(CNN)Three members of Portland’s 11-member voluntary police oversight body resigned this week during escalating tensions in the city, according to a CNN affiliate.
At least two cited the increased tensions as their reasons for leaving in resignation letters, CNN affiliate KPTV reported late Wednesday.Protests against racial injustice and police brutality have continued for nearly 100 nights in Portland, with demonstrations often proceeding peacefully during the day before devolving into chaos at night. On Saturday, a man was shot and killed as supporters of President Donald Trump clashed with protesters against police violence and racism.Portland mayor calls for peaceAccording to the city’s website, the review committee was created in 2001 to help improve police accountability, promote higher standards of police services and increase public confidence. Its members are volunteers appointed by the city council.Trump threatens funding to Democratic-led cities over unrestOn June 6, the committee issued a statement rejecting “police brutality, the use of excessive force, and the systemic racism that plagues our justice system, damages our community, and disproportionately impacts Black and Brown community members.”Read MoreIt said it was “deeply concerned” by the Portland Police Bureau’s use of force against protesters and that the city’s systems of accountability need to be changed. “Our systems of accountability here in Portland are deeply flawed, but we believe they can, and must be, changed. Police reform will not be achieved by simply changing policy — we need a deep uprooting of our system and reimagining the future of policing for our city,” the June statement said.Months of protests in Portland have seen buildings damaged, police and protesters injured and hundreds arrested.JUST WATCHED’It’s you who have created the hate’: Portland mayor blasts TrumpReplayMore Videos …MUST WATCH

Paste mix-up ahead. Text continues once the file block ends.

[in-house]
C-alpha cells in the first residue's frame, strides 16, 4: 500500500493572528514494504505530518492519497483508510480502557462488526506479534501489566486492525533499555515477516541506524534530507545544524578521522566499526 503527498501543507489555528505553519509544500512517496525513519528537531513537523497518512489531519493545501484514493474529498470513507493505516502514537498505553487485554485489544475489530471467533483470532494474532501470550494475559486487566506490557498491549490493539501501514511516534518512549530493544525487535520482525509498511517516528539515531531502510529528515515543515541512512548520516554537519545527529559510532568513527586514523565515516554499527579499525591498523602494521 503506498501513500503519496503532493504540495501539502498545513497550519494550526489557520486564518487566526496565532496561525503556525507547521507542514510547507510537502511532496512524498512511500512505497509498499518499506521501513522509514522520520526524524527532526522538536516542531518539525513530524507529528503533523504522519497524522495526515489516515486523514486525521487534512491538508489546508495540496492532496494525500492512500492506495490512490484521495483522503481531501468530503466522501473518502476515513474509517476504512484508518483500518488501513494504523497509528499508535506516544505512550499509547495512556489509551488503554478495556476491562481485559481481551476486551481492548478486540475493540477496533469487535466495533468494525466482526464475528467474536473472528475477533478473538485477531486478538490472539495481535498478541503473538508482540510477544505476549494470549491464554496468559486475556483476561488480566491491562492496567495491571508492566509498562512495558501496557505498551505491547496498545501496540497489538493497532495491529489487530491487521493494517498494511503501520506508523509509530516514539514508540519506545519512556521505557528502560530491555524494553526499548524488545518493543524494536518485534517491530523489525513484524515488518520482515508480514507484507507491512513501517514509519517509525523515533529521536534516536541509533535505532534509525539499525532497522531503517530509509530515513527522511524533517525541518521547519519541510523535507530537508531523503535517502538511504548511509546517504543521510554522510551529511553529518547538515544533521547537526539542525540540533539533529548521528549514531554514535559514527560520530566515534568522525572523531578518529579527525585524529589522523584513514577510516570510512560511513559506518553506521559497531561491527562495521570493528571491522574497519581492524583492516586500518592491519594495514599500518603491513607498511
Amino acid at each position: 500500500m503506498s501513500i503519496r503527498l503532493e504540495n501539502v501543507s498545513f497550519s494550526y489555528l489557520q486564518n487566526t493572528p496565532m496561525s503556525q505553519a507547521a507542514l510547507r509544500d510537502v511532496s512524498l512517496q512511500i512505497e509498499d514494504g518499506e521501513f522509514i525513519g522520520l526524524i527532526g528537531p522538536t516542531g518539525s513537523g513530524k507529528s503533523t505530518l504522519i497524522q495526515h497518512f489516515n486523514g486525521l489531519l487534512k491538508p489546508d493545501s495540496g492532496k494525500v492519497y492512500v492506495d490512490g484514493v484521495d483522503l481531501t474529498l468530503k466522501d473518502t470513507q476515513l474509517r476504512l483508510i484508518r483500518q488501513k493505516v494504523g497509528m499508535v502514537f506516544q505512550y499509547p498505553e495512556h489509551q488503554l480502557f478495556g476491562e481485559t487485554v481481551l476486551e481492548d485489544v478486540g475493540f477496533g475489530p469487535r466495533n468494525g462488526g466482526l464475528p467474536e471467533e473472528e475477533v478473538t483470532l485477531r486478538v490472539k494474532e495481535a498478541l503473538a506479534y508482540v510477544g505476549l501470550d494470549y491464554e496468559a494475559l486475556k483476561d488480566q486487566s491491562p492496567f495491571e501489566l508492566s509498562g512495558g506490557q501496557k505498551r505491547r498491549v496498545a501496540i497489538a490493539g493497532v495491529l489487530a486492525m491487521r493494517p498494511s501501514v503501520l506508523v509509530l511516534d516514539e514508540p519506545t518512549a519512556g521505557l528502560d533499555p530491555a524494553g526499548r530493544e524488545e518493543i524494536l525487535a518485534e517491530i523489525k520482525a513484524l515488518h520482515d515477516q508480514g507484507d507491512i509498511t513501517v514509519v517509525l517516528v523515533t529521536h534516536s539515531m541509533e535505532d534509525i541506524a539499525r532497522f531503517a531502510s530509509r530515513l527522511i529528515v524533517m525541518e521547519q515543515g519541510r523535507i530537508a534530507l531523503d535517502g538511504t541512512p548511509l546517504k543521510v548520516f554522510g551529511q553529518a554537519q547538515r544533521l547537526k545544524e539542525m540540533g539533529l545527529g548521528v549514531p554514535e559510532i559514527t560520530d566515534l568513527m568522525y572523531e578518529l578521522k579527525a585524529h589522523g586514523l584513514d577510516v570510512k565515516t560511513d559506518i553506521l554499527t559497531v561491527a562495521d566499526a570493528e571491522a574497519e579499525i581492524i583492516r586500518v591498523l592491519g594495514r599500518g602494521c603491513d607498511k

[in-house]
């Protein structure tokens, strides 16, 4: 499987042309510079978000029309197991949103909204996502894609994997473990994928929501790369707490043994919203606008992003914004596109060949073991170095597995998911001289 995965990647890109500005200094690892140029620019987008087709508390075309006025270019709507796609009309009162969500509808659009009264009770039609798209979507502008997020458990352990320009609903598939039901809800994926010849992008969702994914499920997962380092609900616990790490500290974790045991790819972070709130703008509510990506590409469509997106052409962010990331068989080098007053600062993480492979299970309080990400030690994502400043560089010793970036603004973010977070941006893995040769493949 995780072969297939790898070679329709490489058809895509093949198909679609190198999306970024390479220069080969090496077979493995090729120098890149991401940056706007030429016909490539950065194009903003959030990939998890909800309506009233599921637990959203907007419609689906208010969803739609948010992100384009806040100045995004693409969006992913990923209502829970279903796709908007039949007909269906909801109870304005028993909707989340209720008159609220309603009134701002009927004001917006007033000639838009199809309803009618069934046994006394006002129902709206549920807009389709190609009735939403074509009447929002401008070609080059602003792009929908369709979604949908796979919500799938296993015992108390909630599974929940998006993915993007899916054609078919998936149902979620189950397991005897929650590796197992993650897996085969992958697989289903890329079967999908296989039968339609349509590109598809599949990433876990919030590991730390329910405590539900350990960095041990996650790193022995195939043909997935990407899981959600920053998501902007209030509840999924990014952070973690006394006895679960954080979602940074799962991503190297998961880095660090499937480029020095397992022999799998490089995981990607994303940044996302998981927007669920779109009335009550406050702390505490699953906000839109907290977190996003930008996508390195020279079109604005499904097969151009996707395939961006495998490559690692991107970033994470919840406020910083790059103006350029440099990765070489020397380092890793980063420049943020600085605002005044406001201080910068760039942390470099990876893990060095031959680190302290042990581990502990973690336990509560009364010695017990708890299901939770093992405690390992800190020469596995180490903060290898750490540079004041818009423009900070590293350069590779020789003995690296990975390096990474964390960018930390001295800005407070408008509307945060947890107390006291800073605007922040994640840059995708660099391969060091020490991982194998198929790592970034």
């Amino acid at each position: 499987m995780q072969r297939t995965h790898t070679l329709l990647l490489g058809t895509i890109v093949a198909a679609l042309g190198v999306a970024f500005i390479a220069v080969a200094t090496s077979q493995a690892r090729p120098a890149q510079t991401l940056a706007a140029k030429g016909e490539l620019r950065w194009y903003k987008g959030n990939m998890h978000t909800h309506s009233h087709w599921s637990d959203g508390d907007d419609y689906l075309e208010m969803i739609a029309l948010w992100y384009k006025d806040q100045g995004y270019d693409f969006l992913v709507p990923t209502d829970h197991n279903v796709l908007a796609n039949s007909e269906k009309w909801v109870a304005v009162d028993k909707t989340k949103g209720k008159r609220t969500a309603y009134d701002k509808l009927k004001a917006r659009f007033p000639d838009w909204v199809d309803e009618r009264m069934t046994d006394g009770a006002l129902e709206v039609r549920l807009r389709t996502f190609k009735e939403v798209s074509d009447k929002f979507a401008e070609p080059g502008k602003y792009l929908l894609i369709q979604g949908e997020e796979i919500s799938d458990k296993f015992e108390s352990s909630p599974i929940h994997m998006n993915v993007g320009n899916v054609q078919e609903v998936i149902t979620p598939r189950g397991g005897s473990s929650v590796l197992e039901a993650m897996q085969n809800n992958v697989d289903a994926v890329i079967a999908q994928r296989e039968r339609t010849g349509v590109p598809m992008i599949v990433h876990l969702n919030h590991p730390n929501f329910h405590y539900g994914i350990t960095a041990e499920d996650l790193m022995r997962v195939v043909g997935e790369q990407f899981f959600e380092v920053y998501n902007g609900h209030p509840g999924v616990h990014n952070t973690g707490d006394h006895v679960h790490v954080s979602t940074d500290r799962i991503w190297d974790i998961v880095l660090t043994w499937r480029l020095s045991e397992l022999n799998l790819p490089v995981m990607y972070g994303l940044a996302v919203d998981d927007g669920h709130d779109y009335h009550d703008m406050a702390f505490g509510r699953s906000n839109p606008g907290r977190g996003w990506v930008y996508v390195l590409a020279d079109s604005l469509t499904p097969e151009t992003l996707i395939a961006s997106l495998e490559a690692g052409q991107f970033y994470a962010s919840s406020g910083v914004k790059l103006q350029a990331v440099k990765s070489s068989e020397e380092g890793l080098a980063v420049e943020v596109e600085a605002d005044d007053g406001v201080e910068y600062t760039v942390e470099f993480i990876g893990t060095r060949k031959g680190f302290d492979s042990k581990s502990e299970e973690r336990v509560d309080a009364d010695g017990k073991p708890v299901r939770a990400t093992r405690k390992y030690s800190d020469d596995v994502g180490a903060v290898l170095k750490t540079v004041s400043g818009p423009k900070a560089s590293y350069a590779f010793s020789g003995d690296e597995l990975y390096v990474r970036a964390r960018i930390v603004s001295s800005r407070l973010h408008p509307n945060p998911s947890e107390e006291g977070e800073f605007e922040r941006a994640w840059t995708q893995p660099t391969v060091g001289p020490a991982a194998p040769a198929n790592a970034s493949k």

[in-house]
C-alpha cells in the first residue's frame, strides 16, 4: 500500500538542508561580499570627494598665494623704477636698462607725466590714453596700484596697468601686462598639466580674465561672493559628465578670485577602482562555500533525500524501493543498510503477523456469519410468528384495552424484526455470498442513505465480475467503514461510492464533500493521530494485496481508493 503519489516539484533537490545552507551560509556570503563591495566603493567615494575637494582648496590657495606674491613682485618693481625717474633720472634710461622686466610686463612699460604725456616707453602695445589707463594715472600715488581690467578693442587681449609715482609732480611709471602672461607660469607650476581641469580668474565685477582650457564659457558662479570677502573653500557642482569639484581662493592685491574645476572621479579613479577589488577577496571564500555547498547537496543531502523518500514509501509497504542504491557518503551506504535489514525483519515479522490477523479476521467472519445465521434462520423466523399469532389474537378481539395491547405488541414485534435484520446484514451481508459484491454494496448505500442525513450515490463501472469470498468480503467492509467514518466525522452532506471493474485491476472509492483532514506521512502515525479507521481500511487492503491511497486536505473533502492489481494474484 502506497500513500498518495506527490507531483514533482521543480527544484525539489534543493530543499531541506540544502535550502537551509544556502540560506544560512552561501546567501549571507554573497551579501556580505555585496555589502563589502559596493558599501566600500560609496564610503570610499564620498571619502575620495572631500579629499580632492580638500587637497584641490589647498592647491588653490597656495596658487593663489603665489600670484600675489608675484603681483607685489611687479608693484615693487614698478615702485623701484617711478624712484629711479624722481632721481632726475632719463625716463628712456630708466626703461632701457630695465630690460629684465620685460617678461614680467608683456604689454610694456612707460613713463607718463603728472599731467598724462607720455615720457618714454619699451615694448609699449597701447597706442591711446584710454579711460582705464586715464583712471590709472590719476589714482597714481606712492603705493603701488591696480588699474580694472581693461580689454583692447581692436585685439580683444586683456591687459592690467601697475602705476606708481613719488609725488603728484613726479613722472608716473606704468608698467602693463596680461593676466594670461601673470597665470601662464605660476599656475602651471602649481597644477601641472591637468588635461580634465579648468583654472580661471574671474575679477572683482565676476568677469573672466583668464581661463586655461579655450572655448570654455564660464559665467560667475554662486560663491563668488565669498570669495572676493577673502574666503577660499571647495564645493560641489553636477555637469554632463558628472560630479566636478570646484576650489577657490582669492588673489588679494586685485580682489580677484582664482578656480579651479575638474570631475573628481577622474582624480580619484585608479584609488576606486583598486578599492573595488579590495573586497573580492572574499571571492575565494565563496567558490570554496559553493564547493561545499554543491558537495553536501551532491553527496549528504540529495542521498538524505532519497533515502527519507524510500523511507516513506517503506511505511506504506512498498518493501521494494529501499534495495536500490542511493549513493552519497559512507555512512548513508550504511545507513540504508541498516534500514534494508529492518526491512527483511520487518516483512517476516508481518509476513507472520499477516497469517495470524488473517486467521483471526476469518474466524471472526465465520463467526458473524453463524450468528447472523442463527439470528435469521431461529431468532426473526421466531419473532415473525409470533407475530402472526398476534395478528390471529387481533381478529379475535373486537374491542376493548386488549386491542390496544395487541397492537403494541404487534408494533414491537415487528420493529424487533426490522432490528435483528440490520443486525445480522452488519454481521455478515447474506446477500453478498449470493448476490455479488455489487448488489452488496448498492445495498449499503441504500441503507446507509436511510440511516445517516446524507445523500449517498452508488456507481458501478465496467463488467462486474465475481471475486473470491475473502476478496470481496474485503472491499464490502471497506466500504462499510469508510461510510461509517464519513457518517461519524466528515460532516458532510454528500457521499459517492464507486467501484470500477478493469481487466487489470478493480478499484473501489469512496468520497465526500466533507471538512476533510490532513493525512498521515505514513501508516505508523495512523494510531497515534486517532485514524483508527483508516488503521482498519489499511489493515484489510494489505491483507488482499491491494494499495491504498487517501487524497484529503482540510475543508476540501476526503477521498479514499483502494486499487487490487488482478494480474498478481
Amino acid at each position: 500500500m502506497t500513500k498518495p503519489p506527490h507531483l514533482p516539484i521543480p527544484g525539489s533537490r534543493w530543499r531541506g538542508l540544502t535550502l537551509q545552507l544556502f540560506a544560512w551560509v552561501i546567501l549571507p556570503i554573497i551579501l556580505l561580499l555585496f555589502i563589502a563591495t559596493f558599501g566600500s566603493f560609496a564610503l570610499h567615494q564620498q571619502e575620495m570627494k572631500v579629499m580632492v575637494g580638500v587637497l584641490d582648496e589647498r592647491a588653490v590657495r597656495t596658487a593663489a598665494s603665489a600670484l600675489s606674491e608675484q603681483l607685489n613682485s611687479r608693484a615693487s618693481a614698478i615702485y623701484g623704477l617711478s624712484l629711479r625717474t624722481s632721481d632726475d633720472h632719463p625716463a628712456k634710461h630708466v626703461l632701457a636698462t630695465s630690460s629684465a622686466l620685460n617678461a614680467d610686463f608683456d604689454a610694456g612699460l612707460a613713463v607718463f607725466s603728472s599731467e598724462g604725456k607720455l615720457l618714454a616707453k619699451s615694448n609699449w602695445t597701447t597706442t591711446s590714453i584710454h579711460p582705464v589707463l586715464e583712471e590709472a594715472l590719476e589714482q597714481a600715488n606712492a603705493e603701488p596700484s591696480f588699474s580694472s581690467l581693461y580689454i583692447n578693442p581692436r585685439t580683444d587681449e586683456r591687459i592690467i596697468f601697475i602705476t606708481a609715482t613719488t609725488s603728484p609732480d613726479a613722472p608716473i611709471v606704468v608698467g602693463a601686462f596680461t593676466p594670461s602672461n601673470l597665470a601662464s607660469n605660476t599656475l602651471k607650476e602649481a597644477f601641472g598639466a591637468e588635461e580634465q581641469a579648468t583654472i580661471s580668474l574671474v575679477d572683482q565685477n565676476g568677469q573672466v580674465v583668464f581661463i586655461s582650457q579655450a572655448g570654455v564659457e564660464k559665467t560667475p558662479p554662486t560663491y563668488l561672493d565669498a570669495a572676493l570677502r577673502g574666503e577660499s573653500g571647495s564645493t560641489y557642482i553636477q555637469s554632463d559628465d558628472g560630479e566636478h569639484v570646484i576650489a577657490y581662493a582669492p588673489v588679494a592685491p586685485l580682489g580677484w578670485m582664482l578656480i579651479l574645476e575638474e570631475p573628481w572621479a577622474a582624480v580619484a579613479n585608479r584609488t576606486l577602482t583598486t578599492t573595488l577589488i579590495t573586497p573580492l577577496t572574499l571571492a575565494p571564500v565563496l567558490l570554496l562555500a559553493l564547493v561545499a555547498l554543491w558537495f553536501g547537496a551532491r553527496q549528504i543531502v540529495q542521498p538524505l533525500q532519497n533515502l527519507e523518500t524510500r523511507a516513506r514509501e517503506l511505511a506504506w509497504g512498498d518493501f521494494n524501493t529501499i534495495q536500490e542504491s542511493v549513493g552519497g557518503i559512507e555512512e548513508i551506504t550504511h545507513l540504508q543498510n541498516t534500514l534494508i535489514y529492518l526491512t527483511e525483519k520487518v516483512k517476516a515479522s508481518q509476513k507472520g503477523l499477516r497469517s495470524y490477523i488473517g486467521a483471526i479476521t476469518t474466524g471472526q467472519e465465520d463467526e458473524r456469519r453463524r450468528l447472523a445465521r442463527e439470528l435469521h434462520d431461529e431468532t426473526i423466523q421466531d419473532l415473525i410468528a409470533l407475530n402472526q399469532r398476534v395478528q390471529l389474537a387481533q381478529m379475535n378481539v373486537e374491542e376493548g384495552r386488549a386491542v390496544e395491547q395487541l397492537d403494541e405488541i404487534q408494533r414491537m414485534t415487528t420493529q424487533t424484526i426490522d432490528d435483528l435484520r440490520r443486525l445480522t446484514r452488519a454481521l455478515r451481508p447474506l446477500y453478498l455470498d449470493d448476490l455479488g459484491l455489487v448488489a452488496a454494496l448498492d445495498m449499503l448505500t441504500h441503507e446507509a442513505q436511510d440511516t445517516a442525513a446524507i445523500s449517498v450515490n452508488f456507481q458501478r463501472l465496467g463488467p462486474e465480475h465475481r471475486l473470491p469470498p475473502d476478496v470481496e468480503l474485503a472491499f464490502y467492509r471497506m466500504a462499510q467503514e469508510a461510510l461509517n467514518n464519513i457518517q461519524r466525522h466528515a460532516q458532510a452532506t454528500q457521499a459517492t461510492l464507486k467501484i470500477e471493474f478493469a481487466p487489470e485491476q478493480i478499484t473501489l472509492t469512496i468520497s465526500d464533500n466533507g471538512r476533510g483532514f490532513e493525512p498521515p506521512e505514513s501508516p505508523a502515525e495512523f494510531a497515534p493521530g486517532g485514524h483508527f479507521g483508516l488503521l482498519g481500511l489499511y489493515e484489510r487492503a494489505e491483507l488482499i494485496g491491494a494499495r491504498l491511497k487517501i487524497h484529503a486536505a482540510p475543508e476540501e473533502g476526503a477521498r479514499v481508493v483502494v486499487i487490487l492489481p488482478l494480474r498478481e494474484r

‘It’s you who have created the hate’: Portland mayor blasts Trump 03:00Portland officials have been calling for an end to the protests.In a Facebook post Tuesday, Mayor Ted Wheeler asked Portland residents to join him in “denouncing violence” days after Saturday’s shooting.”Everyone deserves to feel safe in their community,” Wheeler wrote Tuesday night. “But last night saw more senseless violence in Portland.”After a fire and protests outside his condo building, Wheeler told his neighbors that he would look for a new place to live, according to an email to residents.Wheeler’s call for residents to denounce violence comes as both Oregon’s governor and state police say they’re taking more steps to ensure that people who commit violence are prosecuted.Gov. Kate Brown has called on outside agencies to assist in cracking down on the unrest, while Oregon State Police will allow troopers responding to protests to be deputized by the US Marshals Service to make it easier to federally prosecute suspects if necessary.